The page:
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What Flowers Are Safe for Pets?

By Elizabeth Tumbarello ; Updated September 21, 2017
A curious feline examines a rose.
cat and flower image by Vasina Nazarenko from Fotolia.com

Despite a primarily carnivorous diet, cats and dogs do nibble on foliage. Speculation abounds regarding the reason pets snack on flowers and plants, but no conclusive answer exists. Problems arise when cut or potted flowers are brought indoors and become easily accessible to your canine or feline companions. Learn which flowers are safe for your pets to minimize the chance of a dangerous or deadly reaction.


A pink Camellia flower
Camélia image by Dominique LUZY from Fotolia.com

Camellias (Camellia japonica), are decorative flowering shrubs native to Asia. The nickname "rose of winter" is often applied to this plant due to the fact that it blooms in early spring. Camellia japonica flowers are frequently red, but also occur in white, pink and a mixture of these colors. These plants are used as a cut flower or grown indoors in a container. Camellia are characterized by five petals and a bloom of 2-to-3 inches in width. They flower for four to five months and prefer acidic, semi-moist soil and copious amounts of shade.


A pink rose.
rose rose image by Freddy Smeets from Fotolia.com

Cut roses given as a token of affection or love create a beautiful distraction for your animals, and are perfectly safe for them to eat, as long as they do not eat the thorns. Members of the Rosa genus are also common garden plants, providing delightful foliage and blooms for beginning and advanced gardeners alike. Members of this perennial genus of plants are native to Asia, Europe, North America and Africa. They are cultivated for both fragrance and beauty and have been popularized in writing, music and film. Characterized by five petals and thorns growing along their stems, the growing requirements for roses vary by species.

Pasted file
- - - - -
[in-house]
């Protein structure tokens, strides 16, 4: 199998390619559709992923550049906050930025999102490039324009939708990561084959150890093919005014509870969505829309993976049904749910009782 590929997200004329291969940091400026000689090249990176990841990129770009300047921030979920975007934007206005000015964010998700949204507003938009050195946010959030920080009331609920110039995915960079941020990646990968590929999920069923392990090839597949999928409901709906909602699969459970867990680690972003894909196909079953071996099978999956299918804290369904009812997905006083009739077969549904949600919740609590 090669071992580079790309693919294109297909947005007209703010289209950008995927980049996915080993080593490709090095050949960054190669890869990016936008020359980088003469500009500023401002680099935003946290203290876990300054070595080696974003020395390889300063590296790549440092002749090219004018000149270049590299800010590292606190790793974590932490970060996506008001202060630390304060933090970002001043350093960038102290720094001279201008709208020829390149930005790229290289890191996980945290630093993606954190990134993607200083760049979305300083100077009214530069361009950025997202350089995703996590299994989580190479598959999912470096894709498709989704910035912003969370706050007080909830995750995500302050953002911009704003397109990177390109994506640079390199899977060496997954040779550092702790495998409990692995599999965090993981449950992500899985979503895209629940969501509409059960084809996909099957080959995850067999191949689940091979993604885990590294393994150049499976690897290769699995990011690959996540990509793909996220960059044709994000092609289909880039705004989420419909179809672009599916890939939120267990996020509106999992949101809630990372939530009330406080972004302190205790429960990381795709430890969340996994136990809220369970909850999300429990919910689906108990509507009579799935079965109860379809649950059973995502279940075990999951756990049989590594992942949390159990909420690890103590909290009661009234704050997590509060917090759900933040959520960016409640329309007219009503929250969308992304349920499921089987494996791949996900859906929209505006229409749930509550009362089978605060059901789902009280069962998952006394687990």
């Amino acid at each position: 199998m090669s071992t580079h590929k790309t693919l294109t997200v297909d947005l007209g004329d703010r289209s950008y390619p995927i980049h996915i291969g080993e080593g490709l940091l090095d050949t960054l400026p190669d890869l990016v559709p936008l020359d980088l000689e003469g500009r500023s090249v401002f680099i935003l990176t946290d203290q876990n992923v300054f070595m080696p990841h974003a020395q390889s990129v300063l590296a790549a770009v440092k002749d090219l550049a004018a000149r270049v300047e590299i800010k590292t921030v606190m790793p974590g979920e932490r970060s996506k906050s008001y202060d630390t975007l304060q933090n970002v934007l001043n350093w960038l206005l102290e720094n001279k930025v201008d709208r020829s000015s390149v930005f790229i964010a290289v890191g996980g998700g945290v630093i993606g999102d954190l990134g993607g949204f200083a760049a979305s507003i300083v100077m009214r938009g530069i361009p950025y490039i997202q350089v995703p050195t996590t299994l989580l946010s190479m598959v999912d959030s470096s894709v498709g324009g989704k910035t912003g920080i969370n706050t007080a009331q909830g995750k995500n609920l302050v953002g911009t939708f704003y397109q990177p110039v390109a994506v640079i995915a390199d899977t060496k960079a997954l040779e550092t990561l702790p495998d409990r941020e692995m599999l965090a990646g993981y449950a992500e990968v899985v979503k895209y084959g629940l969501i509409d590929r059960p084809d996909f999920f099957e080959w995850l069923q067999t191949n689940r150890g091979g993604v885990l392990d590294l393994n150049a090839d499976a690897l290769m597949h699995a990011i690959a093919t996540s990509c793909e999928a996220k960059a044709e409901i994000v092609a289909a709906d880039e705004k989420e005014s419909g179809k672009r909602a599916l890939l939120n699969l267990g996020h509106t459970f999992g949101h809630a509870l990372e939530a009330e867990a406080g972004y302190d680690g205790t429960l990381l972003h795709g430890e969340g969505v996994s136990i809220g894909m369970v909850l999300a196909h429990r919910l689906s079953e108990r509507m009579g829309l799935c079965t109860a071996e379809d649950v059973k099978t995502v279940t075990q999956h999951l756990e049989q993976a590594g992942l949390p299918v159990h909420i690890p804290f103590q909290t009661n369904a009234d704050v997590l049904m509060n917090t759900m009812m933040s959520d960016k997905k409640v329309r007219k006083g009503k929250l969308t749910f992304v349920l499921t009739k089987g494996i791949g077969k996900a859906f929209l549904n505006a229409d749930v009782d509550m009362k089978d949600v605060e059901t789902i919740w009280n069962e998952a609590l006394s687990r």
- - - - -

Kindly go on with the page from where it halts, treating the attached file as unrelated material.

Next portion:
A bright orange marigold
a marigold image by alri from Fotolia.com

The Marigold flower (Calendula officinalis) is an annual plant that flowers year-round. Characterized by thick, round flower heads in yellow, gold and orange colors, marigolds are considered non-toxic for pets. These flowers are cultivated for their bright inflorescences and medicinal uses. Marigolds prefer rich, well drained soil and full sun. They are considered easy to grow and begin peak flower production in late spring or early summer.

Bachelors Buttons

A striking Bachelors Buttons flower
cornflower image by Marek Kosmal from Fotolia.com

Bachelors Buttons, also called the cornflower plant (Centaurea cyanus) are small annuals native to Europe. The plants grow from 15 to 35 inches tall, and flower in the summer months. Bachelors buttons produce bright blue flowers and prefer full sun and well drained, slightly alkaline soils. They are non-toxic to both dogs and cats and provide no cause for worry if your pet ingests this plant.


About the Author


Elizabeth Tumbarello has been writing since 2006, with her work appearing on various websites. She is an animal lover who volunteers with her local Humane Society. Tumbarello attended Hocking College and is pursuing her Associate of Applied Science in veterinary technology from San Juan College.